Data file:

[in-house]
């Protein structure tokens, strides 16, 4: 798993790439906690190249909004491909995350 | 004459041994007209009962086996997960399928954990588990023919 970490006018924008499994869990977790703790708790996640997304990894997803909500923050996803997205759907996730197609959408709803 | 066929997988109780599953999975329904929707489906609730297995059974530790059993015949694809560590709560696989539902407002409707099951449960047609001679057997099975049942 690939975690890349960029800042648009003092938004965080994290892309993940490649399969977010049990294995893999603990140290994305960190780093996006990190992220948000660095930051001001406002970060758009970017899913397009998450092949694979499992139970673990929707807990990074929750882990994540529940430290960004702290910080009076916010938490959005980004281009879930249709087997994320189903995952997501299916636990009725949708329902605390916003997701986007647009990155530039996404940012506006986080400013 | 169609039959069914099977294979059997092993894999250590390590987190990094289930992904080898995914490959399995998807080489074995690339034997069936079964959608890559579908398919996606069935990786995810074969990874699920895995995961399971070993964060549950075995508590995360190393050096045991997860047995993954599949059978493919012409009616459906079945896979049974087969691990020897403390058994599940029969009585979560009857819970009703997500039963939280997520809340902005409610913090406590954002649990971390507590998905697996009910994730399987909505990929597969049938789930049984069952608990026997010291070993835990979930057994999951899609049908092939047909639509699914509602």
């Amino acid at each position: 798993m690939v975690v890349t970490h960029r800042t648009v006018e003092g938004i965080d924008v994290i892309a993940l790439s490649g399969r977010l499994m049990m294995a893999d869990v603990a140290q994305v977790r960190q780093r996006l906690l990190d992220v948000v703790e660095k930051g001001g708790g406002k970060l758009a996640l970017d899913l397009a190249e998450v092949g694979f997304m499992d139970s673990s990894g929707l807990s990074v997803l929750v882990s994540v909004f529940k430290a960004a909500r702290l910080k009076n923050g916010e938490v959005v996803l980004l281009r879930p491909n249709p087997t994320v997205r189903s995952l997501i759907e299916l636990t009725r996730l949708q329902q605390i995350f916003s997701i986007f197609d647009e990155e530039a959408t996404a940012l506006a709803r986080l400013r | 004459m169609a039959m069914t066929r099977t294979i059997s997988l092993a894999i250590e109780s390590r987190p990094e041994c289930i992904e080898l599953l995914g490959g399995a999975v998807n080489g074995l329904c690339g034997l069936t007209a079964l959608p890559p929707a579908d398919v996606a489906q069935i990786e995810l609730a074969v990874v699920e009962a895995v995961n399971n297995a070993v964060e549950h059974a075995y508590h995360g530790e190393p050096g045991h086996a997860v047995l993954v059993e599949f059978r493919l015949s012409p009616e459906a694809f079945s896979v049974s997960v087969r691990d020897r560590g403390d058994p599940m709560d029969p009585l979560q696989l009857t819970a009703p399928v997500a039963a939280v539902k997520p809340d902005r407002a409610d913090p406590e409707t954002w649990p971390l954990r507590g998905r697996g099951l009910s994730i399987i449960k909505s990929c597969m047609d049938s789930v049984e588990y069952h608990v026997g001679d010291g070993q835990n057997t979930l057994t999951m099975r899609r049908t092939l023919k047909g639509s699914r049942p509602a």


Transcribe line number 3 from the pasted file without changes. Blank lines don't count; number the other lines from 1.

């Amino acid at each position: 798993m690939v975690v890349t970490h960029r800042t648009v006018e003092g938004i965080d924008v994290i892309a993940l790439s490649g399969r977010l499994m049990m294995a893999d869990v603990a140290q994305v977790r960190q780093r996006l906690l990190d992220v948000v703790e660095k930051g001001g708790g406002k970060l758009a996640l970017d899913l397009a190249e998450v092949g694979f997304m499992d139970s673990s990894g929707l807990s990074v997803l929750v882990s994540v909004f529940k430290a960004a909500r702290l910080k009076n923050g916010e938490v959005v996803l980004l281009r879930p491909n249709p087997t994320v997205r189903s995952l997501i759907e299916l636990t009725r996730l949708q329902q605390i995350f916003s997701i986007f197609d647009e990155e530039a959408t996404a940012l506006a709803r986080l400013r | 004459m169609a039959m069914t066929r099977t294979i059997s997988l092993a894999i250590e109780s390590r987190p990094e041994c289930i992904e080898l599953l995914g490959g399995a999975v998807n080489g074995l329904c690339g034997l069936t007209a079964l959608p890559p929707a579908d398919v996606a489906q069935i990786e995810l609730a074969v990874v699920e009962a895995v995961n399971n297995a070993v964060e549950h059974a075995y508590h995360g530790e190393p050096g045991h086996a997860v047995l993954v059993e599949f059978r493919l015949s012409p009616e459906a694809f079945s896979v049974s997960v087969r691990d020897r560590g403390d058994p599940m709560d029969p009585l979560q696989l009857t819970a009703p399928v997500a039963a939280v539902k997520p809340d902005r407002a409610d913090p406590e409707t954002w649990p971390l954990r507590g998905r697996g099951l009910s994730i399987i449960k909505s990929c597969m047609d049938s789930v049984e588990y069952h608990v026997g001679d010291g070993q835990n057997t979930l057994t999951m099975r899609r049908t092939l023919k047909g639509s699914r049942p509602a």